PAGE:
Replication of Bunyamwera virus in mosquito cells
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The Bunyaviridae family is one of the largest among RNA viruses, comprising more than 350 serologically distinct viruses. The family is classified into five genera, Orthobunyavirus, Hantavirus, Nairovirus, Phlebovirus, and Tospovirus. Orthobunyaviruses, nairoviruses and phleboviruses are maintained in nature by a propagative cycle involving blood-feeding arthropods and susceptible vertebrate hosts. Like most arthropod-borne viruses, bunyavirus replication causes little damage to the vector, whereas infection of the mammalian host may lead to death. This situation is mimicked in the laboratory: in cultured mosquito cells no cytopathology is observed and a persistent infection is established, whereas in cultured mammalian cells orthobunyavirus infection is lytic and leads to cell death. Bunyaviruses encode four common structural proteins: an RNA-dependent RNA polymerase, two glycoproteins (Gc and Gn), and a nucleoprotein N. Some viruses also code for nonstructural proteins called NSm and NSs. The NSs protein of the prototype bunyavirus, Bunyamwera virus, seems to be one of the factors responsible for the different outcomes of infection in mammalian and mosquito cell lines. However, only limited information is available on the growth of bunyaviruses in cultured mosquito cell lines other than Aedes albopictus C6/36 cells. Here, I compared the replication of Bunyamwera virus in two additional Aedes albopictus cell clones, C7-10 and U4.4, and two Aedes aegypti cell clones, Ae and A20, and investigated the impact of virus replication on cell function. In addition, whereas the vertebrate innate immune response to arbovirus infection is well studied, relatively little is known about mosquitoes’ reaction to these infections. I investigated the immune responses of the different mosquito cells to Bunyamwera virus infection, in particular antimicrobial signaling pathways (Toll and IMD) and RNA interference (RNAi). The data obtained in U4.4 cells suggest that NSs plays an important role in the infection of mosquitoes. Moreover infection of U4.4 cells more closely resembles infection in Ae and A20 cells and live Aedes aegypti mosquitoes. My data showed that the investigated cell lines have various properties, and therefore they can be used to study different aspects of mosquito-virus interactions.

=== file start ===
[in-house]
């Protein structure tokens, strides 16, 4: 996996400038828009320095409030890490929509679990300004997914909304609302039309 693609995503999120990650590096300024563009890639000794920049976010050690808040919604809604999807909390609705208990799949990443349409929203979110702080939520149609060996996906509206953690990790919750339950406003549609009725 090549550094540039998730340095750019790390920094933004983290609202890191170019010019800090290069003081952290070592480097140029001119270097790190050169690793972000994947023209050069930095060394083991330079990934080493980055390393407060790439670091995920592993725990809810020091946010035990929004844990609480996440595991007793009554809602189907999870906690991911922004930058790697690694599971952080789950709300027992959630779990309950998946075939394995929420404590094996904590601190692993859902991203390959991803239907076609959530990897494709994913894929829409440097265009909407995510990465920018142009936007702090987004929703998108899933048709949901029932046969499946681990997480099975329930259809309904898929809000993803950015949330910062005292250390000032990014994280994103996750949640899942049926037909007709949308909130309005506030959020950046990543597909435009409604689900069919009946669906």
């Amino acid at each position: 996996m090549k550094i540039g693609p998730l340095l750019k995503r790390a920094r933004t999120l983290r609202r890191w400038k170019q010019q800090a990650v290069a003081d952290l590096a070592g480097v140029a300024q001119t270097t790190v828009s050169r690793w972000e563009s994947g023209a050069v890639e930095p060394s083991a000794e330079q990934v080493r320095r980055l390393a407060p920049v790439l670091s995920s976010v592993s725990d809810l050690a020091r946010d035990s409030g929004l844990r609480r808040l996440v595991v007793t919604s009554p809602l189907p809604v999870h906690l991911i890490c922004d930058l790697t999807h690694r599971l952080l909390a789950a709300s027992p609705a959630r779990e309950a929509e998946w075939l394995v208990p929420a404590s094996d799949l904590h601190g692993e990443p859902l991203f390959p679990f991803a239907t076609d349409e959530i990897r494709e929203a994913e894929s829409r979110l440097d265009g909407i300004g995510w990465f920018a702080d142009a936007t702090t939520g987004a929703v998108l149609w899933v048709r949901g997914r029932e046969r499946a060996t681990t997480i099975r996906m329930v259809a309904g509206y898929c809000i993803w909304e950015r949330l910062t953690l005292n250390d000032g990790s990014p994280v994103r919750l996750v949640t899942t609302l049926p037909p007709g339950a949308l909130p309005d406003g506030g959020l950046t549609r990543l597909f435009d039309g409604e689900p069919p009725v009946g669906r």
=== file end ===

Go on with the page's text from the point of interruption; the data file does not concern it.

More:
Thesis, PhD Doctor of Philosophy
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